Chronic Pain, The Opioid Epidemic, and Alternatives to Opioids
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Chronic pain is a national crisis in the United States. More than 100 million Americans live with chronic pain, and it’s a leading cause of disability. The marketing and use of opioids for chronic pain is so pervasive that almost all Americans are familiar with the names OxyContin, codeine, and other opioid derivatives even though these medications may not help with pain in the long term, and have even caused massive addiction and dependency issues. People and healthcare providers must begin to understand and use alternatives to opioids for chronic pain, which will be explained later in this article.
History of the Opioid Epidemic from the 1990s
Chronic pain management and opioids have gone hand in hand for decades now leading to what we now call the opioid epidemic. The opioid epidemic has been in the news for years, but there are still many people who are unaware of how it began and how it continues to plague our society.
Marketing of opioids as safe
The origins of the opioid epidemic can be traced back to the early 1990s when pharmaceutical companies, especially Purdue Pharmaceuticals, manufacturer of OxyContin, owned by the Sackler Family, began aggressively marketing opioids as a safe, effective treatment for chronic pain. The The American Pain Society and even including the Joint Commission agreed to recommend that physicians consider using opioids to treat chronic pain and that they were safe and not additive. This coincided with an increase in medical malpractice lawsuits against physicians who prescribed opioids and a corresponding increase in physician fear of being sued or facing regulatory penalties if they did not comply with the AMA’s recommendations. In response, many physicians began prescribing opioids without fully understanding their risks or how best to use them.
Poor prescribing guidelines
This trend was further exacerbated by poor prescribing guidelines issued by organizations like the United States Department of Veterans Affairs (VA) and others, which recommended that veterans with chronic pain receive opioids even if they were not experiencing breakthrough pain or had only mild pain symptoms. These guidelines also discouraged non-pharmacological treatments such as physical therapy and acupuncture unless they were ineffective after 3 months or more of drug therapy. In addition, some states implemented policies that required health insurance companies to cover long term opioid prescriptions despite little evidence that they were effective at treating chronic pain. This led to a dramatic increase in the number of patients being prescribed opioids, as well as an increase in prescriptions for high doses and long-term prescriptions that were not indicated by evidence based guidelines.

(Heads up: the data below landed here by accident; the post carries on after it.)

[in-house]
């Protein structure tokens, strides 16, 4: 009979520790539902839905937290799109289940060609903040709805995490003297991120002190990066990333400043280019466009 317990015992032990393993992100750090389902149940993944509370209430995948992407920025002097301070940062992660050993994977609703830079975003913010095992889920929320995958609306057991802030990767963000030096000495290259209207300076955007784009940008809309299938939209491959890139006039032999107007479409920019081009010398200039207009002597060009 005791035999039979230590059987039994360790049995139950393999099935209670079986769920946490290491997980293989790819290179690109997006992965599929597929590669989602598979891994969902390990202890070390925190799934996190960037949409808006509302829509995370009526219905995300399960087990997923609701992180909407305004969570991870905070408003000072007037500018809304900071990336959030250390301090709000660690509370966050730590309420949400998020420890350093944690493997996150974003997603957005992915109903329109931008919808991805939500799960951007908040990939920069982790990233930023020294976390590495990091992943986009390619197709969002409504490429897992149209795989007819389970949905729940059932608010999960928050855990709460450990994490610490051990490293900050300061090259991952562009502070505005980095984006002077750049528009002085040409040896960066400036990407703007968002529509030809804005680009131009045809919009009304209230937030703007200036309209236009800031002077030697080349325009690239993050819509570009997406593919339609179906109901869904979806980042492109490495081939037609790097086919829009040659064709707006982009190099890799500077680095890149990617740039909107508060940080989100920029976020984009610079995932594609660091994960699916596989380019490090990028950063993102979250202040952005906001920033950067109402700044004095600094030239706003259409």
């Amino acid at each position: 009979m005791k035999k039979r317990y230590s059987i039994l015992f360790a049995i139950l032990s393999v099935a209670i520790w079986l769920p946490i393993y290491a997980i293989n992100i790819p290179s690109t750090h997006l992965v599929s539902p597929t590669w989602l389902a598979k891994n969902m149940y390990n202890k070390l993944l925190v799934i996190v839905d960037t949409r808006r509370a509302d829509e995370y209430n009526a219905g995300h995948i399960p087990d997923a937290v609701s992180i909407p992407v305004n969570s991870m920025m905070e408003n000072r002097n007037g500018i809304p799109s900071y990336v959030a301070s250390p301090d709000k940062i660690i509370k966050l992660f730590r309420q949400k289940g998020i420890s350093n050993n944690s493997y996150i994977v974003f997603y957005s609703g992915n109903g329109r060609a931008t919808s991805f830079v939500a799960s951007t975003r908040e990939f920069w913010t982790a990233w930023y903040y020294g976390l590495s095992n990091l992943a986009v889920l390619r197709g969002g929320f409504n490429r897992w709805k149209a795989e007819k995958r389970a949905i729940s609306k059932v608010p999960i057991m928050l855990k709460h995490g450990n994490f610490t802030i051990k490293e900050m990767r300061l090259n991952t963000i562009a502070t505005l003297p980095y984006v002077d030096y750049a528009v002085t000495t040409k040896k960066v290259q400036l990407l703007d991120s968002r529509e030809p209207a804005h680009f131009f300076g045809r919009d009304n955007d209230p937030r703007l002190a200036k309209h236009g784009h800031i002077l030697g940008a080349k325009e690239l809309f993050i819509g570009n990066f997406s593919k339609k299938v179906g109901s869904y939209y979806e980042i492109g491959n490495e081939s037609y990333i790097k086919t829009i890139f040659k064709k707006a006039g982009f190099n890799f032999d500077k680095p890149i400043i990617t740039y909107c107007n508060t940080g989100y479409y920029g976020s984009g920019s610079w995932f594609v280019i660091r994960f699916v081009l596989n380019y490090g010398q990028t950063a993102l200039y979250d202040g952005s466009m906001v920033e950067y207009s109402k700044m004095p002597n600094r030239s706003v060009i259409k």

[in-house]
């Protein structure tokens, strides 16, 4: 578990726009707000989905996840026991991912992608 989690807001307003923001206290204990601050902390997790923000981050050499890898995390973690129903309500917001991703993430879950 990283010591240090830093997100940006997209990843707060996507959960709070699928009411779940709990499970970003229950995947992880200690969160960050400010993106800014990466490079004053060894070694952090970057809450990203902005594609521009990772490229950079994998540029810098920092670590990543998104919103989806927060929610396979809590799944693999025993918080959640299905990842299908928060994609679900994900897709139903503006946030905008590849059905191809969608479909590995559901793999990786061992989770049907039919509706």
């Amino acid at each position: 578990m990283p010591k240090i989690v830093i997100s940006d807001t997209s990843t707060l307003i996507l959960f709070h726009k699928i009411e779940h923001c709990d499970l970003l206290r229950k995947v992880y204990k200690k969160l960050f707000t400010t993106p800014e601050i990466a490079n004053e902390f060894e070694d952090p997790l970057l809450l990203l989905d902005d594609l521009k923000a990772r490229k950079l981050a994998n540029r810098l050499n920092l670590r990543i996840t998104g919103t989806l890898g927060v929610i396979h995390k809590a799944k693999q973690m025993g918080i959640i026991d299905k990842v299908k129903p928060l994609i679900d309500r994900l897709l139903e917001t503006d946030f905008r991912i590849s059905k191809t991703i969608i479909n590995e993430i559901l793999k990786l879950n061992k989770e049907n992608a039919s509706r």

Intentional deceit by Purdue Pharmaceutical and the Sackler Family
According to reports, Purdue pharmaceuticals was aware that its drugs were causing harm and chose to keep that information from the public. The Sackler family, which owns Purdue and other companies, has also been accused of fueling the opioid crisis by contributing to the overprescription of painkillers.
The report details how Purdue knew that their products were dangerous as early as 2001. The company engaged in a cover-up through misleading marketing and downplaying the risk of addiction. In 2007, Purdue received an indictment for misbranding OxyContin with intent to defraud or mislead. The company pleaded guilty and paid $600 million in fines.
The Sackler family has also been accused of contributing to the opioid crisis by funding educational programs that encouraged doctors to overprescribe opioids and contribute millions of dollars to organizations that supported their efforts to sell more drugs despite knowing they were harmful.
Research showed opioids actually caused greater harm in the end
For instance, researchers found that opioids did not appear to improve function in individuals with musculoskeletal disorders (MSDs) such as low back pain or osteoarthritis (OA). In fact, opioid use worsened outcomes in these patients: they experienced greater disability over time, had dependency issues, and even had more pain, a state called Opioid-induced hyperalgesia (OIH).
Alternatives to Opioids Including
Combining Psychotherapy and Ketamine
Chronic pain management without using opioids is key to helping people live with chronic pain, and there are several options for those who would prefer not to use opioids for their chronic pain management.
Alternative treatments include acupuncture and massage therapy, physical therapy, hypnotherapy but the following has been shown to be very effective for chronic pain management, especially when combined together.